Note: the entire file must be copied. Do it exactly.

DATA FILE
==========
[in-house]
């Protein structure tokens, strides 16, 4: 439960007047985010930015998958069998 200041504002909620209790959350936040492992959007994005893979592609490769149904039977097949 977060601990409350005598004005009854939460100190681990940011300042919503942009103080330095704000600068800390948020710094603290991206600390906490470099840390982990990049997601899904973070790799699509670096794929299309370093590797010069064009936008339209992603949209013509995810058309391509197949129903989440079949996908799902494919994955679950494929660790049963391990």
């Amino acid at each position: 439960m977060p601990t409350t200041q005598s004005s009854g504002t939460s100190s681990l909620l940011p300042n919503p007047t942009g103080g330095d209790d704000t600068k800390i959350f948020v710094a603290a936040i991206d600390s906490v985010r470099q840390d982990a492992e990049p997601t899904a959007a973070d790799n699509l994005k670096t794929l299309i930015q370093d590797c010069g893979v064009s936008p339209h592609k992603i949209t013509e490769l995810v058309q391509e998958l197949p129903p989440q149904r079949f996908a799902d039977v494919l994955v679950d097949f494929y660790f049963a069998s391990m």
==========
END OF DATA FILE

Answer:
[in-house]
């Protein structure tokens, strides 16, 4: 439960007047985010930015998958069998 200041504002909620209790959350936040492992959007994005893979592609490769149904039977097949 977060601990409350005598004005009854939460100190681990940011300042919503942009103080330095704000600068800390948020710094603290991206600390906490470099840390982990990049997601899904973070790799699509670096794929299309370093590797010069064009936008339209992603949209013509995810058309391509197949129903989440079949996908799902494919994955679950494929660790049963391990």
């Amino acid at each position: 439960m977060p601990t409350t200041q005598s004005s009854g504002t939460s100190s681990l909620l940011p300042n919503p007047t942009g103080g330095d209790d704000t600068k800390i959350f948020v710094a603290a936040i991206d600390s906490v985010r470099q840390d982990a492992e990049p997601t899904a959007a973070d790799n699509l994005k670096t794929l299309i930015q370093d590797c010069g893979v064009s936008p339209h592609k992603i949209t013509e490769l995810v058309q391509e998958l197949p129903p989440q149904r079949f996908a799902d039977v494919l994955v679950d097949f494929y660790f049963a069998s391990m």